Kalinka - Russian in Glendale

Open for one month, I’ve been there seven times. Service is charming. Two young women who clearly want to make this a good experience.

The hot borsht is the best I’ve ever had. With sliced beets, potatoes, and chunks of tender beef, topped with a dollop of sour cream and a sprig of dill. Yum.

The Chicken Kotleti is my next favorite dish. Explained as a chicken cutlet, I thought it would be a sliced piece of chicken. Thankfully it was not. It’s ground chicken with special spices, breaded and deep fried. And as I’ve learned, it’s served with the same thing as all the dishes: pickled cabbage and lettuce. Note to file: These are best fries.

Beef Stroganoff is not great. Here’s the goulash, which is great, with mashed potatoes. I’m not sure what the difference is between stroganoff and goulash, but in this instance it’s mushrooms.

It’s expensive for lunch, but they have lunch specials. One day, they had Makaroni po flotskiy. I asked what it was and the waitress went to great lengths to remember, and then tell me this was the pasta “makaroni” that was served to the Russian navy.

It was basically spaghetti with hamburger and a little ketchup. But it was good. And it had the requisite pickled cabbage and lettuce.

The lunch special is normally $12-$13. If you order a’ la carte, it can get to $35 for lunch.


7 times in a month? Wow! You clearly fancy one of the ladies. I’d hang out there. Maybe I’ll take my dad out for lunch

V sadu yagoda kalinka malinka moya

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that looks terribad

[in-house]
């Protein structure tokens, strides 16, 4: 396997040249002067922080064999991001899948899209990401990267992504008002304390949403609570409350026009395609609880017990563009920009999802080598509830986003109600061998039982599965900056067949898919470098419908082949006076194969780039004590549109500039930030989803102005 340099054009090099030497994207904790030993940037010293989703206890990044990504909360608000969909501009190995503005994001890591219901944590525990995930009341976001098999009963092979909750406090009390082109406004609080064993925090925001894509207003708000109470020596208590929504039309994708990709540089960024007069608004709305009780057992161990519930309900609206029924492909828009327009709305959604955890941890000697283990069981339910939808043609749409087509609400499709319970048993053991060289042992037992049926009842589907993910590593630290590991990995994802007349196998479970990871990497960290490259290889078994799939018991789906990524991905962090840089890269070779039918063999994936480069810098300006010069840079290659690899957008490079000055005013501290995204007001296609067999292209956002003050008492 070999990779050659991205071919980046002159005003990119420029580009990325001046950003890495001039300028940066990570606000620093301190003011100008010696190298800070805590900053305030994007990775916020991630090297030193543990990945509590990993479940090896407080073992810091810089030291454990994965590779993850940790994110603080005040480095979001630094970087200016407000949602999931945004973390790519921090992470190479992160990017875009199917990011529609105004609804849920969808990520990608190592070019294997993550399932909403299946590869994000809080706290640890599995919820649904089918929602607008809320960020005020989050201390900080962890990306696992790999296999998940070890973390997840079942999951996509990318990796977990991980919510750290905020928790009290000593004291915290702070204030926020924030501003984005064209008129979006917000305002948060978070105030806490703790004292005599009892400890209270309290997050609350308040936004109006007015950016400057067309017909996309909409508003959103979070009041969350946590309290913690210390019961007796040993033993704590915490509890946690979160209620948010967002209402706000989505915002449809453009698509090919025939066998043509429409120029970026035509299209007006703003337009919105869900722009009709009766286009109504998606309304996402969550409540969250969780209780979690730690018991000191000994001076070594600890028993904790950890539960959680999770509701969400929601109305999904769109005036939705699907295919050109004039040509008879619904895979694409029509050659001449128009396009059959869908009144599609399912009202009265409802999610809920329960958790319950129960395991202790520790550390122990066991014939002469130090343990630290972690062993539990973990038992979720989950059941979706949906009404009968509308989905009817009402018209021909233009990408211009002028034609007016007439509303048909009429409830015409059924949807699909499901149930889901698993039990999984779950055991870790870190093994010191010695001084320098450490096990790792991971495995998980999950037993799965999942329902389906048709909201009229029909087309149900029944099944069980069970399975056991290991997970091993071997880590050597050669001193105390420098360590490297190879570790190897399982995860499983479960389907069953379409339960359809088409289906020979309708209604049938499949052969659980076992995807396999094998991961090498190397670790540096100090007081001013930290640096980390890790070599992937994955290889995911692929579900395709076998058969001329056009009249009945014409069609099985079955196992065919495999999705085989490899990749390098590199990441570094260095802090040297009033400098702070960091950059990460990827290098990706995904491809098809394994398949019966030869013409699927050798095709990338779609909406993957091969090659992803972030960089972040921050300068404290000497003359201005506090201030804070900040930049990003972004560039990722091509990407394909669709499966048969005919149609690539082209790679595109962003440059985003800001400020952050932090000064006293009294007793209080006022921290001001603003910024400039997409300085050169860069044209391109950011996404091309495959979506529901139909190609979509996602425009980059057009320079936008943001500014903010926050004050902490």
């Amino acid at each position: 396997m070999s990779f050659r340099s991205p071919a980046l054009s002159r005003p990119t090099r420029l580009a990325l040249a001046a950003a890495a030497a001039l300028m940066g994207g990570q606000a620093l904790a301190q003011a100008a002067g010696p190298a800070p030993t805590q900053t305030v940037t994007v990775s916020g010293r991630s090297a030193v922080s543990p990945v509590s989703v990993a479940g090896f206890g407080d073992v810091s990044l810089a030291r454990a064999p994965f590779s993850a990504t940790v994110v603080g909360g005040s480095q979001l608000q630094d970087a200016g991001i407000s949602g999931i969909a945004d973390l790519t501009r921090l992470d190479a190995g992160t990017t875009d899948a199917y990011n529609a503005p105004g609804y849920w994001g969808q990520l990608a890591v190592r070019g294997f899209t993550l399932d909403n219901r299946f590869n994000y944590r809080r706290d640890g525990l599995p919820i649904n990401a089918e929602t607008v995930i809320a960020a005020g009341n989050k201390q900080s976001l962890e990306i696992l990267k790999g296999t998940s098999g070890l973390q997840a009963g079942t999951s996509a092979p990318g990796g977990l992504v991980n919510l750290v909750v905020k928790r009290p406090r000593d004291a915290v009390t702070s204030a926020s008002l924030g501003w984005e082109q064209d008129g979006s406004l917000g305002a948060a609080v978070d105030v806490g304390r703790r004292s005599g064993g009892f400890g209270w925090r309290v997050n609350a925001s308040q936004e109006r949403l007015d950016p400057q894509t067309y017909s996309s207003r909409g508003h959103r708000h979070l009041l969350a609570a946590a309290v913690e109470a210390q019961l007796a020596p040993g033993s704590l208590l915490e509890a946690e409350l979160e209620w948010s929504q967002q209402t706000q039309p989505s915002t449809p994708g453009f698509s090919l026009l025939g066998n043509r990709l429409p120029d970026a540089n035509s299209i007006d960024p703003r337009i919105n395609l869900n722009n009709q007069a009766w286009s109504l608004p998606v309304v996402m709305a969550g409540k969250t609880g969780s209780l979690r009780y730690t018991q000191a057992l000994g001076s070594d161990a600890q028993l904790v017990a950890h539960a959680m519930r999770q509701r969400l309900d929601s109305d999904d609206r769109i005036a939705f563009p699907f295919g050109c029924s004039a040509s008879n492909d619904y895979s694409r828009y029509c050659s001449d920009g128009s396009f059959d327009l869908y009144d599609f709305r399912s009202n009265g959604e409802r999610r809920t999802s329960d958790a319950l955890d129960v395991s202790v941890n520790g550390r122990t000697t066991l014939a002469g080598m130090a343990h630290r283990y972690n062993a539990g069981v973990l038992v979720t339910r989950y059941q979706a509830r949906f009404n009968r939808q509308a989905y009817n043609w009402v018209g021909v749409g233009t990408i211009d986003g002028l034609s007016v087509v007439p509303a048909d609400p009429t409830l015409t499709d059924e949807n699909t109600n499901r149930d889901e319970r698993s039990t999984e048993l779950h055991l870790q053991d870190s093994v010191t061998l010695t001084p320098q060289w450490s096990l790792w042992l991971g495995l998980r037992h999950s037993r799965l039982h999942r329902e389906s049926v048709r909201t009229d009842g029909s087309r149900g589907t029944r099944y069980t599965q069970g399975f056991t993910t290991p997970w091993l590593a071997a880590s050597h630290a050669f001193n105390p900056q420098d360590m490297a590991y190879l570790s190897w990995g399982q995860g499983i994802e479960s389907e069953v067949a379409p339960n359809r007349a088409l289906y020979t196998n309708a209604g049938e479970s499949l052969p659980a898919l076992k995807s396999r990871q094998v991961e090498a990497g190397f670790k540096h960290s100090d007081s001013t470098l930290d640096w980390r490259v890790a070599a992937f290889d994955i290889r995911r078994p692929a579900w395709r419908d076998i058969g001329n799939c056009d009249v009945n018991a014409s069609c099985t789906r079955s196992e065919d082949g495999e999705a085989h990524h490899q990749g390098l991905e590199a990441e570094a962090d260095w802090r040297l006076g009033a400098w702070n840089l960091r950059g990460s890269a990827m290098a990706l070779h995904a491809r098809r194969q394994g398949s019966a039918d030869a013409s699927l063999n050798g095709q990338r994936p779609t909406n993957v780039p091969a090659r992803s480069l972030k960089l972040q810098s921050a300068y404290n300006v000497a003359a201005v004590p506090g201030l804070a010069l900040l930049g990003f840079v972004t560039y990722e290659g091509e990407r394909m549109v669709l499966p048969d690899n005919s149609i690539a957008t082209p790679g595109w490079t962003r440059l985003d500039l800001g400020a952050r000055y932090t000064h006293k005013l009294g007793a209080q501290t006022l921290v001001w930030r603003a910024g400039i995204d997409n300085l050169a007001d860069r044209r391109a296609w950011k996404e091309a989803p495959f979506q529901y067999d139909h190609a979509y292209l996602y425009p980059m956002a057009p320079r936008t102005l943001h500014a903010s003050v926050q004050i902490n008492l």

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Russian food isn’t exactly 'gram friendly. Maybe caviar.

This is tangential, but Nemroz you should check out a wonderful cookbook entitled “Kachka”. I have made several dishes from it for my Russian friends and they loved them. Recipes from many areas of the former USSR.

I’ve seen it. It’s a bit weird for me to get a cookbook seeing how i can make most of the stuff already and just ask mom or aunties for the things i dont know, like the thing last weekend.

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Boroviks are gorgeous to shoot.

Great win over 'SC last weekend, by the way.

Makes sense. Although I still hunt recipes for roast beef and Yorkshire pudding although my family is from York. I do love the story of how the restaurant got its name.
Enough hijacking the the thread. Happy thanksgiving all!

I do actively seek out and make Armenian recipes. Guess they’re more interesting for me. Seasoning and all lol

All wins over SC are great :slight_smile:

The real best thing to take a photo of is the face of a non-Russian when they are confronted with kholodets

Hi @bruins,

I had to Google that. :slight_smile: At least from the first few links it doesn’t look bad at all. It looks like a variation of something you find on a charcuterie board. :wink:


Or are there wilder versions? :slight_smile:

I will say that, while delicious (it’s basically just congealed stew), homemade kholodets does not usually look particularly…refined (at heart, it’s chunky meat jelly)

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that’s right. kholodets is just meats in aspic, there are plenty french things in aspic. where we’re from it’s on usually only the cowfoot meat in the aspic which is just the broth of the cowfoot. it’s amazing with russian mustard… armenians and russians put all sorts of things in the xolodets though.

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Hahahaha. Maybe I just found the anthem for this restaurant.


only the most popular russian tune and surely the source of the restaurant name


Late notice, but Darra Goldstein, one of the great Russian food historians (and she also helped engineer the trade of Stoli coming to the US in exchange for Pepsi going to the USSR), is speaking at Now Serving LA at 11 on Saturday morning. I’m biased because she was also my professor, but I think she’s great.


And you’ll go to PRD afterwards?